The Watergate scandal, a signature postwar sign that powerful people weren't especially competent or moral, was arguably handled by the establishment about as well as could be expected. Bush, who was chairman of the Republican National Committee at the time, defended Richard Nixon until deep into the saga, though he eventually urged the president to resign. But even if the post-Watergate era featured a host of campaign finance and pro-transparency reforms, elites didn't stop trying to hide unethical behavior. More than a decade later, the Reagan administration sold arms to the Iranian regime (in violation of an explicit Congressional ban) and funneled the profits to right-wing guerrillas in Nicaragua. The Iran-Contra scandal, as it was known, led to a years-long investigation that only ended when Bush, in arguably one of his worst moments, pardoned six officials caught up in it just before he left the White House. (The question of how closely Bush himself was involved in the affair may never be answered.)

The Reagan era provided Americans with more reasons to regard the ruling class with suspicion. Thanks in part to the anti-labor policies of Republicans, real wages were stagnant, and have mostly remained so since. The country's WASP leadership often ignored problems facing people who didn't look or act like them, as the Bush administration did when it continued Ronald Reagan's legacy of not reacting quickly or strongly enough to the AIDS epidemic. The war on drugs, endorsed by leaders of both parties, sent people of color to prison en masse—Bush accelerated it, calling for “more jails, more prisons, more courts, and more prosecutors.” And neither party came out of the 90s looking especially virtuous—Bill Clinton lied about his affair with Monica Lewinsky, and House Speaker Newt Gingrich, his chief antagonist, was carrying on an affair while going after Clinton with puritan indignation.

The nadir of elite rule came under George W. Bush. If the younger Bush inherited any of his father's blue-blooded virtues, that didn't stop him from presiding over a disastrous war (backed by intellectuals from both parties), botching the response to Hurricane Katrina, and sitting there and watching as the economy imploded at the end of his term. The obstructionism and partisanship—in particular from the Republican side—that marked the Obama era didn't do much to reinvigorate people's faith in the country's leaders, either.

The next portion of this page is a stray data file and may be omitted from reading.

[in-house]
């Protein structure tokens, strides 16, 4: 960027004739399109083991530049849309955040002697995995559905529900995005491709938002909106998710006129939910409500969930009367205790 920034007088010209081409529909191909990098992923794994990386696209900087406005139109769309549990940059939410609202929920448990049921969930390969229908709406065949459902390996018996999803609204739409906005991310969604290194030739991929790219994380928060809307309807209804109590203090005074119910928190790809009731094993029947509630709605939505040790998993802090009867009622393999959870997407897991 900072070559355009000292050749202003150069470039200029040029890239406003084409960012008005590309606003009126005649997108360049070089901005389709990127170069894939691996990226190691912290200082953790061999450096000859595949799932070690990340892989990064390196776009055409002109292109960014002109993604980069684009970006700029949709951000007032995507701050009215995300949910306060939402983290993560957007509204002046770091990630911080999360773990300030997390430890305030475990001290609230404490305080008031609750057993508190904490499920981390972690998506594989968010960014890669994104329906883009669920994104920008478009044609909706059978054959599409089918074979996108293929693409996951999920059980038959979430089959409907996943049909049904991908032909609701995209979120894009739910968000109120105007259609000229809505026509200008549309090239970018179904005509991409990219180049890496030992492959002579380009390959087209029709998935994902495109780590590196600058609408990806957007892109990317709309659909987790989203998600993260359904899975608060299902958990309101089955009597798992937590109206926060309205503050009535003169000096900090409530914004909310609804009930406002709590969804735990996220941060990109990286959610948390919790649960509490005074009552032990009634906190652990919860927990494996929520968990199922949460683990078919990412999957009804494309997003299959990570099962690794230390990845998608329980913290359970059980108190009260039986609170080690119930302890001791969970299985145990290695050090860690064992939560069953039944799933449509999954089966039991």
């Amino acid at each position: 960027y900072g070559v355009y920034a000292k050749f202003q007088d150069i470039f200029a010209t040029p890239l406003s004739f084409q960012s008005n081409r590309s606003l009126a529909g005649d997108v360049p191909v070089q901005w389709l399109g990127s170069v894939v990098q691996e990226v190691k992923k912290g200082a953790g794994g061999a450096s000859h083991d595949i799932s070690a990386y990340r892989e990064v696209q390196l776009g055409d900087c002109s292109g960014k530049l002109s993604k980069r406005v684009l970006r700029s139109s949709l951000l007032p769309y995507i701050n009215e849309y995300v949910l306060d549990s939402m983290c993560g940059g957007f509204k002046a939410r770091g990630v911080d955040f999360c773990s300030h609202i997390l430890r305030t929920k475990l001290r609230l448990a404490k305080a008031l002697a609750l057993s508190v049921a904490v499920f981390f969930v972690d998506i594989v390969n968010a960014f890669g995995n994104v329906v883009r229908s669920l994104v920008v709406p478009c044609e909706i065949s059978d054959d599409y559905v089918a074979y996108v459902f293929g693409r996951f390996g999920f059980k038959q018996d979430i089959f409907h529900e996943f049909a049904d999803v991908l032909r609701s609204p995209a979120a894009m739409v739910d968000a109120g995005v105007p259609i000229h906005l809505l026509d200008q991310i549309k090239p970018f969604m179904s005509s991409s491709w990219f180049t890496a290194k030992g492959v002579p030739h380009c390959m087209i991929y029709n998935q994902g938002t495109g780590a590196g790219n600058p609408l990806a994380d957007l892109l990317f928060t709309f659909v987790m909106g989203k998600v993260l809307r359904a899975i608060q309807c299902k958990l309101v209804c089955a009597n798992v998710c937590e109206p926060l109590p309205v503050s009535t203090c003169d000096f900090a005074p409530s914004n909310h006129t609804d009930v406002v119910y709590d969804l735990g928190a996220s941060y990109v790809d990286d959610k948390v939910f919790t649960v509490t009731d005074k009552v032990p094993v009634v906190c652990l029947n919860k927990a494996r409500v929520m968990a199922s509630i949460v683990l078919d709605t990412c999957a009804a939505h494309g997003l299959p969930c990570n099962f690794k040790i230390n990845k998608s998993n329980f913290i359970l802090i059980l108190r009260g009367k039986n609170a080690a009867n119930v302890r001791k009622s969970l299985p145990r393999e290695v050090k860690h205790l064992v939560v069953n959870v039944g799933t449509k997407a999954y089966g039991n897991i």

Maybe the elites involved in these scandals and failures of leadership had that sense of duty so highly praised by Douthat. Maybe too few of them did, and that was the problem. But it seems obvious in retrospect that as the WASPy establishment transitioned into a different, less old-world sort of power structure, it continued to ignore the concerns of many Americans, and many of its members were only interested in enriching themselves and retaining power. There's no evidence Americans would have been more trusting of their upper-class cousins had those elites hewn more closely to WASP values—the problem was that so many elites turned out to be corrupt, incompetent, or both.

As Donald Trump has demonstrated, anti-elitism alone won't fix America. Trump, despite his nod to old-world values with his odd fixation on Ivy League credentials, has merely replaced the establishment with a bunch of his family members and cronies, with predictable results. What the country needs is a new crop of leaders with a new set of values. This means a sense of public service and obligation rooted not in class privilege but in civic patriotism. This means a desire to root out corruption that is genuine enough to cut across party lines. This means a willingness to challenge authority as well as assume authority and make hard choices.

The fundamental point of Douthat's column is that there is such a thing as an American ruling class, and it "should acknowledge itself for what it really is, and act accordingly." He's correct about that—some people will always have more power than others to shape the future. But replicating a WASP value system that burnt itself out on a cocktail of foolish wars, corrupt dealings, and economic inequality is taking us in exactly the wrong direction. George H.W. Bush is dead. So is the world he came from. Let them die.